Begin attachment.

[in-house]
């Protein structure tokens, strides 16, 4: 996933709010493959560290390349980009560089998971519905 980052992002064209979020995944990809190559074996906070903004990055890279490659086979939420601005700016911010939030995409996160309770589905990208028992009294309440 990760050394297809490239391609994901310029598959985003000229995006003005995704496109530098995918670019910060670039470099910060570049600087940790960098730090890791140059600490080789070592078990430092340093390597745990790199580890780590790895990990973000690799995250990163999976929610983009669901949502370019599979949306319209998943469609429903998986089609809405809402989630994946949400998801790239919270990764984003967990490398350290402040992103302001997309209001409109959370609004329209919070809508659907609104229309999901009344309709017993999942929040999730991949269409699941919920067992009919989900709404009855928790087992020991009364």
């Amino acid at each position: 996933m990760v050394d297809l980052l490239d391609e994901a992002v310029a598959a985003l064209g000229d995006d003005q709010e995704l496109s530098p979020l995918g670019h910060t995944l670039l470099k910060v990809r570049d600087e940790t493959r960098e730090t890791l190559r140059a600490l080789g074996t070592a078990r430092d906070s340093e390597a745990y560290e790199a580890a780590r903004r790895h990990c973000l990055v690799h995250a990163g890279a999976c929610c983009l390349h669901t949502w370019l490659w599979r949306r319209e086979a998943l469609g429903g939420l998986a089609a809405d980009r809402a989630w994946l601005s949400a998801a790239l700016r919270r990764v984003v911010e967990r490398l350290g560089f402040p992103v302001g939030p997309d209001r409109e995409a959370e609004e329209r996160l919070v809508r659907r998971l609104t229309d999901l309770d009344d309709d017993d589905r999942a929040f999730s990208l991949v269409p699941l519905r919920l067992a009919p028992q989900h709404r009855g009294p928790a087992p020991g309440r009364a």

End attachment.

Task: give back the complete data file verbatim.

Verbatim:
[in-house]
């Protein structure tokens, strides 16, 4: 996933709010493959560290390349980009560089998971519905 980052992002064209979020995944990809190559074996906070903004990055890279490659086979939420601005700016911010939030995409996160309770589905990208028992009294309440 990760050394297809490239391609994901310029598959985003000229995006003005995704496109530098995918670019910060670039470099910060570049600087940790960098730090890791140059600490080789070592078990430092340093390597745990790199580890780590790895990990973000690799995250990163999976929610983009669901949502370019599979949306319209998943469609429903998986089609809405809402989630994946949400998801790239919270990764984003967990490398350290402040992103302001997309209001409109959370609004329209919070809508659907609104229309999901009344309709017993999942929040999730991949269409699941919920067992009919989900709404009855928790087992020991009364």
């Amino acid at each position: 996933m990760v050394d297809l980052l490239d391609e994901a992002v310029a598959a985003l064209g000229d995006d003005q709010e995704l496109s530098p979020l995918g670019h910060t995944l670039l470099k910060v990809r570049d600087e940790t493959r960098e730090t890791l190559r140059a600490l080789g074996t070592a078990r430092d906070s340093e390597a745990y560290e790199a580890a780590r903004r790895h990990c973000l990055v690799h995250a990163g890279a999976c929610c983009l390349h669901t949502w370019l490659w599979r949306r319209e086979a998943l469609g429903g939420l998986a089609a809405d980009r809402a989630w994946l601005s949400a998801a790239l700016r919270r990764v984003v911010e967990r490398l350290g560089f402040p992103v302001g939030p997309d209001r409109e995409a959370e609004e329209r996160l919070v809508r659907r998971l609104t229309d999901l309770d009344d309709d017993d589905r999942a929040f999730s990208l991949v269409p699941l519905r919920l067992a009919p028992q989900h709404r009855g009294p928790a087992p020991g309440r009364a």